Response.Redirect(Resp.RedirectUrl, true);
}

This code creates a CheckoutShoppingCartRequest object and adds a single order line (two Mars bars at 75 cents each) to it. Then two shipping options are added (SuperSaver for $2.50 and Standard Ground for $5.00) and a tax rule saying that California residents will be charged 8.75 percent sales tax. Finally the CheckoutShoppingCartRequest is sent to Google. Google logs the order and returns the URL to which the user should be redirected.

If you point your browser to your local cart page and click the Checkout button, you will see a page from Google's Sandbox environment (Figure 6.)

Figure 6
Figure 6: A page from the Google Sandbox environment

If you log in or create a new account, Google will show you the shipping options and add sales tax if your currently selected shipping address is in California (Figure 7). You will also see the Place Order button. Feel free to click it. This is the Sandbox environment, so your credit card won't be charged.

Figure 7
Figure 7: Shipping options and sales tax being added

This is the bare minimum Checkout integration. All you have to do to start selling is to create a Production merchant account (by going to http://checkout.google.com/sell), put that account's ID and key in web.config, and set GoogleEnvironment to Production in web.config. You can now accept real orders! If you want more of an industrial-strength integration, read on.

Notification API

Merchants integrate with this API to automatically transfer Google Checkout orders and order statuses into their existing order database. To do this in .NET, create an ASPX page that will accept the notifications from Google. Then tell Google the URL of that page by logging in to your merchant account and entering the URL into the API callback URL text field. Make sure the callback method is set to XML (Figure 8).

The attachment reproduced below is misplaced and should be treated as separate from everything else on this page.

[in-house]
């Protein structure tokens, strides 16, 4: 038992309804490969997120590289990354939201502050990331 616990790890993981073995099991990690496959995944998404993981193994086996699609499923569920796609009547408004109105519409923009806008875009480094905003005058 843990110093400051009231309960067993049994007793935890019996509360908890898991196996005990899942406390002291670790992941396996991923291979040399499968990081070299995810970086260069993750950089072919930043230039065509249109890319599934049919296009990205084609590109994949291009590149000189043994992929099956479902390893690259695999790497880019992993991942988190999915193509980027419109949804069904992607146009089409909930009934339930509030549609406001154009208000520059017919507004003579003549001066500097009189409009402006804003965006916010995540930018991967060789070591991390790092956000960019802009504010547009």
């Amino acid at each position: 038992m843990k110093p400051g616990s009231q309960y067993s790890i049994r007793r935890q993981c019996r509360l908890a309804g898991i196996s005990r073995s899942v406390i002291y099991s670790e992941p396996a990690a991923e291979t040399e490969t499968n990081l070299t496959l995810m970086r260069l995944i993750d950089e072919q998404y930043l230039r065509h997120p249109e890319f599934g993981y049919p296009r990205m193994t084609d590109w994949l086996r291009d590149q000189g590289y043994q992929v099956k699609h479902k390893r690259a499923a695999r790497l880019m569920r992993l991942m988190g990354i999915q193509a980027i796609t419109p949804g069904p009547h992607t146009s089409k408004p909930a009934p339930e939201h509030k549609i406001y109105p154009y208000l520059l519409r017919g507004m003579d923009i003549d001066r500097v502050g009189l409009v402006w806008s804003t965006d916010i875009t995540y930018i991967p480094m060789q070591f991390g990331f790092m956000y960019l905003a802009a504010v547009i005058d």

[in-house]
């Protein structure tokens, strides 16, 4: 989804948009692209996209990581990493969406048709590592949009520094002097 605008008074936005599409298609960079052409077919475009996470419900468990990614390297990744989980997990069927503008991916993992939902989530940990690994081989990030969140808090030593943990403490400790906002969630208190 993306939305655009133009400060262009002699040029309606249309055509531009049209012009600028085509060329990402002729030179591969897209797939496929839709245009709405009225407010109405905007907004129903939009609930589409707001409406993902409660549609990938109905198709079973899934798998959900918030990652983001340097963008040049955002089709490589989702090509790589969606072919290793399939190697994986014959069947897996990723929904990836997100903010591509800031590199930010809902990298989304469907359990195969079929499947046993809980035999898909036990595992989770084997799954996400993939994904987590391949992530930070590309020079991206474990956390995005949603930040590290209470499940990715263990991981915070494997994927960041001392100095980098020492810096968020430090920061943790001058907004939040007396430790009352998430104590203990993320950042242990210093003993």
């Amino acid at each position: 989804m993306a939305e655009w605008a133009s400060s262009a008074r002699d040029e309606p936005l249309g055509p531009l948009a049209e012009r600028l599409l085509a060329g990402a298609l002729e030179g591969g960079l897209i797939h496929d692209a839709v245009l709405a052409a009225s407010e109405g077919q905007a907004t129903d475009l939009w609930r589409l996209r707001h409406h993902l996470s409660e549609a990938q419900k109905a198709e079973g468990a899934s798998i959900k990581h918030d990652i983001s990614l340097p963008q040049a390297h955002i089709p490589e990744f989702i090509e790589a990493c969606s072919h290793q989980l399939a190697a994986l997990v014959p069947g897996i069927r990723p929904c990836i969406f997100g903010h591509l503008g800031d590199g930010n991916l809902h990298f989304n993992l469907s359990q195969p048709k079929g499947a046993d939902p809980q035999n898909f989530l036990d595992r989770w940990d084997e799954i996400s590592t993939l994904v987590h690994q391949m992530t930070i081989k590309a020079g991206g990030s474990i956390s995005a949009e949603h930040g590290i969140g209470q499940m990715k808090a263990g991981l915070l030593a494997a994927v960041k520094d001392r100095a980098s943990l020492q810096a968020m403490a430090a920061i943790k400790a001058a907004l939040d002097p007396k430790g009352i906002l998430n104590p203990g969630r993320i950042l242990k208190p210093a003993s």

Figure 8
Figure 8: Making sure the callback method is set to XML

Now let's write the page that will receive the notifications from Google. Here is a good start:

<%@ Import Namespace="System.IO" %>
<%@ Import Namespace="GCheckout" %>
<%@ Import Namespace="GCheckout.AutoGen" %>
<%@ Import Namespace="GCheckout.Util" %>
<script runat="server" language="c#">

  void Page_Load(Object sender, EventArgs e) {
    // Extract the XML from the request.
    Stream RequestStream = Request.InputStream;
    StreamReader RequestStreamReader = new StreamReader(RequestStream);
    string RequestXml = RequestStreamReader.ReadToEnd();
    RequestStream.Close();
    // Act on the XML.
    switch (EncodeHelper.GetTopElement(RequestXml)) {
      case "new-order-notification":
        NewOrderNotification N1 = (NewOrderNotification) EncodeHelper.Deserialize(RequestXml, typeof(NewOrderNotification));
        string OrderNumber1 = N1.googleordernumber;
        string ShipToName = N1.buyershippingaddress.contactname;
        string ShipToAddress1 = N1.buyershippingaddress.address1;
        string ShipToAddress2 = N1.buyershippingaddress.address2;
        string ShipToCity = N1.buyershippingaddress.city;
        string ShipToState = N1.buyershippingaddress.region;
        string ShipToZip = N1.buyershippingaddress.postalcode;
        foreach (Item ThisItem in N1.shoppingcart.items) {
          string Name = ThisItem.itemname;
          int Quantity = ThisItem.quantity;
          decimal Price = ThisItem.unitprice.Value;
        }
        break;
      default:
        break;
    }
  }

</script>
<?xml version="1.0" encoding="UTF-8"?>
<notification-acknowledgment xmlns="http://checkout.google.com/schema/2"/>

The Page_Load() method starts by reading the XML sent from Google. Notice that Google does not use SOAP, so you can't leverage the .NET framework for converting SOAP messages to method calls. Google uses HTTP POST to send XML to merchants, with the XML in the payload of the HTTP packet. So you have to open a stream to read the XML.